Wednesday, March 19, 2014

Friendship and theft

Poor Haitians are not bad people. They are simply poor. They are needy, and years of hunger, counterproductive NGO efforts, and destructive patterns have taught some of them that if they do not lie or steal, they will not survive. The general belief is that blan yo, the white people, have seemingly endless amounts of funds. I imagine that some justify their actions by saying “Surely, if my problem is big enough, it wouldn’t be wrong to take some of the foreigners’ money. They can simply call America and get more.” Thus time and time again, I have seen money disappear. I’ve had toys, clothes, and jewelry stolen from my home. I’ve had staff members turn in receipts that appear altered. Sometimes I know clearly who the culprit is; sometimes, I simply know that something is missing.

Theft is primarily a loss of material goods, most of them replaceable. But the secondary and far worse effect of this frequent dishonesty is the nagging fear in the back of my mind that no Haitian is trustworthy. I have not found it easy to be true friends with poor Haitians, so the few friends I do have are very special to me. And I despise the fact that whenever I think about these friends, there is always the shadow of doubt: “How long will it be before this one breaks my trust?” I don’t have proof, but I have many reasons to believe that two of my good friends in Port-au-Prince were stealing from me the entire time that we worked together. And here in Gonaives, a friend who I have trusted more than any other Haitian, recently admitted to stealing from us.

It is a terrible fear - that the ones we trust, the ones who have been with us during the greatest and worst moments of our lives here – that they will betray us. I try to ignore it but always, always that fear is there. It weighs on me and it makes me hold myself back in these friendships. I truly believe that those who have stolen from me still care about me, and that to them, the act of thievery did not diminish their affection for me or their loyalty to me. But something in me changes when that trust is broken, and a person who steals from me, especially those who lie about it, cannot stay in the same category of true friends.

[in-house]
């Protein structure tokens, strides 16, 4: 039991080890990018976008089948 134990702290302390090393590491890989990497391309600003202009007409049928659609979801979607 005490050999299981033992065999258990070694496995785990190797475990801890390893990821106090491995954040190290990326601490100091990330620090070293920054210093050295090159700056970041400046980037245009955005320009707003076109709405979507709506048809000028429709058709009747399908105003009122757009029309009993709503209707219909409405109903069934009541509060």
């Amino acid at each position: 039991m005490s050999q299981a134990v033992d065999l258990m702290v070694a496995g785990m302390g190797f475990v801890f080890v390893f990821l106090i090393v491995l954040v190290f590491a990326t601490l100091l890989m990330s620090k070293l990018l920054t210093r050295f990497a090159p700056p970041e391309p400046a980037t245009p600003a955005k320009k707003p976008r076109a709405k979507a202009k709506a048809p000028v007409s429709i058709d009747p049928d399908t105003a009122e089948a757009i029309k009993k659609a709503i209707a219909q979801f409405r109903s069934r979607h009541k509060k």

Last week, my friend Christine visited me with her 5 children. Her teenage daughter cut her leg getting out of the taptap so I took care of it, and left the bag of Band-Aids on the table. I didn’t see what happened later; all I knew was that the teenage girl came back to the living room after a trip to the bathroom and Christine said sharply, “Put those back right now. They are not yours.” And the girl placed 2 Band-Aids back on the table.

Sometimes I am haunted by the fear that my friends will steal. Other times, there’s Christine. She reminds me that I can and should trust my Haitian friends. And my hope in humanity is restored.


Mama-Beth said...

I love Christine.

Scott said...

When people live in a way that their ethical and moral code is skewed 24/7, it's hard to understand that they might not know what they are doing is wrong. That's why we must continue the love of Christ through the hard times and show them there is a better way.

Natasha Rae Jovin: lovex3 said...

this is so good Kez! I don't know why I don't read your blog on the regular?! I always love what you write and it always seems to express things that I have thought or felt before... if not that then it challenges me and encourages me! I love who you are and what you are doing there. One day maybe we will see more of each other in that beautiful land of Ayiti! I MISS IT!

ps- Skype me into your kryeol classes...I need it and having a haitian husband doesn't do the trick to becoming fluent ;)